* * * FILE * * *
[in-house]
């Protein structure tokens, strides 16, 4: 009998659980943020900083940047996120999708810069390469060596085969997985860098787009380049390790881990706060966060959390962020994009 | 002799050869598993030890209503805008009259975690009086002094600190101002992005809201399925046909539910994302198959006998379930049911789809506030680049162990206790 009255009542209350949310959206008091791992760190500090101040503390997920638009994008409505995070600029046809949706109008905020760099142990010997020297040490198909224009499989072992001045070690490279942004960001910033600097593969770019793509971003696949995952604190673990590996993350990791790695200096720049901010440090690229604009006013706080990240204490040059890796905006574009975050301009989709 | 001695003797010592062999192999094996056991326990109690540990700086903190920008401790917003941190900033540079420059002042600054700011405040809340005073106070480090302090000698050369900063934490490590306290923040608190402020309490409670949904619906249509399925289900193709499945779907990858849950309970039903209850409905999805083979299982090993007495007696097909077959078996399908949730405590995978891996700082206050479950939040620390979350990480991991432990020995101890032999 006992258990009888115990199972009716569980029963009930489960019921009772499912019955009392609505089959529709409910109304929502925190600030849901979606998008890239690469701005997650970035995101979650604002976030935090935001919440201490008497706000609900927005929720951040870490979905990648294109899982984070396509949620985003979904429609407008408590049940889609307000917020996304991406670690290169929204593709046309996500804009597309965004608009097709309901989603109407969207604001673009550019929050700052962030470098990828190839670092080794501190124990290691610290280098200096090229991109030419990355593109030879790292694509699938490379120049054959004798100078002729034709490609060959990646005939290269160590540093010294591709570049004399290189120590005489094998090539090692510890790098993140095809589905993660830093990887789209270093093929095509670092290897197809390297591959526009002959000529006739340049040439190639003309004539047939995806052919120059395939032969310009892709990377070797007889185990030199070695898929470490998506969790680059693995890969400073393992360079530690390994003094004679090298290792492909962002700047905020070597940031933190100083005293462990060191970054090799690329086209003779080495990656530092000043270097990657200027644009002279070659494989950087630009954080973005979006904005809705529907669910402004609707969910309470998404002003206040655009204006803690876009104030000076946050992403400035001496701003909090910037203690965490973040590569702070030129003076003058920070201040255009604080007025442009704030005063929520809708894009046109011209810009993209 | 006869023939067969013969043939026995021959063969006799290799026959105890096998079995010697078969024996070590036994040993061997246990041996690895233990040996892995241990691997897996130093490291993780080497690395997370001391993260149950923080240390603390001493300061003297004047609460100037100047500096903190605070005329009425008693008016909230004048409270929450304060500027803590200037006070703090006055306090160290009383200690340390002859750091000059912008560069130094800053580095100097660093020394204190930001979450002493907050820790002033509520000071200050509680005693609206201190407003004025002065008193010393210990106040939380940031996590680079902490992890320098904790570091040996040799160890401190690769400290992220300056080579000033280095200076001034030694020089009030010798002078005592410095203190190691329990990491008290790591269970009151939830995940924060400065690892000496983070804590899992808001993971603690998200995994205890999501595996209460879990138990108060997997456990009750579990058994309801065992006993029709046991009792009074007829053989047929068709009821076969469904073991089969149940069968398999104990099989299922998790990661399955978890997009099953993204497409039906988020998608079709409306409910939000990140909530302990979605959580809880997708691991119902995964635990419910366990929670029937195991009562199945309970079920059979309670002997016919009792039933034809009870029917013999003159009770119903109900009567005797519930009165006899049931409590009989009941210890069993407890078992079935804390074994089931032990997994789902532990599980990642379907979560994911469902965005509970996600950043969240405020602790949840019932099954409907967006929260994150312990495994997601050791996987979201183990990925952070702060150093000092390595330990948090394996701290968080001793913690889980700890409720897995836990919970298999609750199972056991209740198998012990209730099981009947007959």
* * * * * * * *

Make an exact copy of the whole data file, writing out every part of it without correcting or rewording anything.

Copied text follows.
[in-house]
């Protein structure tokens, strides 16, 4: 009998659980943020900083940047996120999708810069390469060596085969997985860098787009380049390790881990706060966060959390962020994009 | 002799050869598993030890209503805008009259975690009086002094600190101002992005809201399925046909539910994302198959006998379930049911789809506030680049162990206790 009255009542209350949310959206008091791992760190500090101040503390997920638009994008409505995070600029046809949706109008905020760099142990010997020297040490198909224009499989072992001045070690490279942004960001910033600097593969770019793509971003696949995952604190673990590996993350990791790695200096720049901010440090690229604009006013706080990240204490040059890796905006574009975050301009989709 | 001695003797010592062999192999094996056991326990109690540990700086903190920008401790917003941190900033540079420059002042600054700011405040809340005073106070480090302090000698050369900063934490490590306290923040608190402020309490409670949904619906249509399925289900193709499945779907990858849950309970039903209850409905999805083979299982090993007495007696097909077959078996399908949730405590995978891996700082206050479950939040620390979350990480991991432990020995101890032999 006992258990009888115990199972009716569980029963009930489960019921009772499912019955009392609505089959529709409910109304929502925190600030849901979606998008890239690469701005997650970035995101979650604002976030935090935001919440201490008497706000609900927005929720951040870490979905990648294109899982984070396509949620985003979904429609407008408590049940889609307000917020996304991406670690290169929204593709046309996500804009597309965004608009097709309901989603109407969207604001673009550019929050700052962030470098990828190839670092080794501190124990290691610290280098200096090229991109030419990355593109030879790292694509699938490379120049054959004798100078002729034709490609060959990646005939290269160590540093010294591709570049004399290189120590005489094998090539090692510890790098993140095809589905993660830093990887789209270093093929095509670092290897197809390297591959526009002959000529006739340049040439190639003309004539047939995806052919120059395939032969310009892709990377070797007889185990030199070695898929470490998506969790680059693995890969400073393992360079530690390994003094004679090298290792492909962002700047905020070597940031933190100083005293462990060191970054090799690329086209003779080495990656530092000043270097990657200027644009002279070659494989950087630009954080973005979006904005809705529907669910402004609707969910309470998404002003206040655009204006803690876009104030000076946050992403400035001496701003909090910037203690965490973040590569702070030129003076003058920070201040255009604080007025442009704030005063929520809708894009046109011209810009993209 | 006869023939067969013969043939026995021959063969006799290799026959105890096998079995010697078969024996070590036994040993061997246990041996690895233990040996892995241990691997897996130093490291993780080497690395997370001391993260149950923080240390603390001493300061003297004047609460100037100047500096903190605070005329009425008693008016909230004048409270929450304060500027803590200037006070703090006055306090160290009383200690340390002859750091000059912008560069130094800053580095100097660093020394204190930001979450002493907050820790002033509520000071200050509680005693609206201190407003004025002065008193010393210990106040939380940031996590680079902490992890320098904790570091040996040799160890401190690769400290992220300056080579000033280095200076001034030694020089009030010798002078005592410095203190190691329990990491008290790591269970009151939830995940924060400065690892000496983070804590899992808001993971603690998200995994205890999501595996209460879990138990108060997997456990009750579990058994309801065992006993029709046991009792009074007829053989047929068709009821076969469904073991089969149940069968398999104990099989299922998790990661399955978890997009099953993204497409039906988020998608079709409306409910939000990140909530302990979605959580809880997708691991119902995964635990419910366990929670029937195991009562199945309970079920059979309670002997016919009792039933034809009870029917013999003159009770119903109900009567005797519930009165006899049931409590009989009941210890069993407890078992079935804390074994089931032990997994789902532990599980990642379907979560994911469902965005509970996600950043969240405020602790949840019932099954409907967006929260994150312990495994997601050791996987979201183990990925952070702060150093000092390595330990948090394996701290968080001793913690889980700890409720897995836990919970298999609750199972056991209740198998012990209730099981009947007959």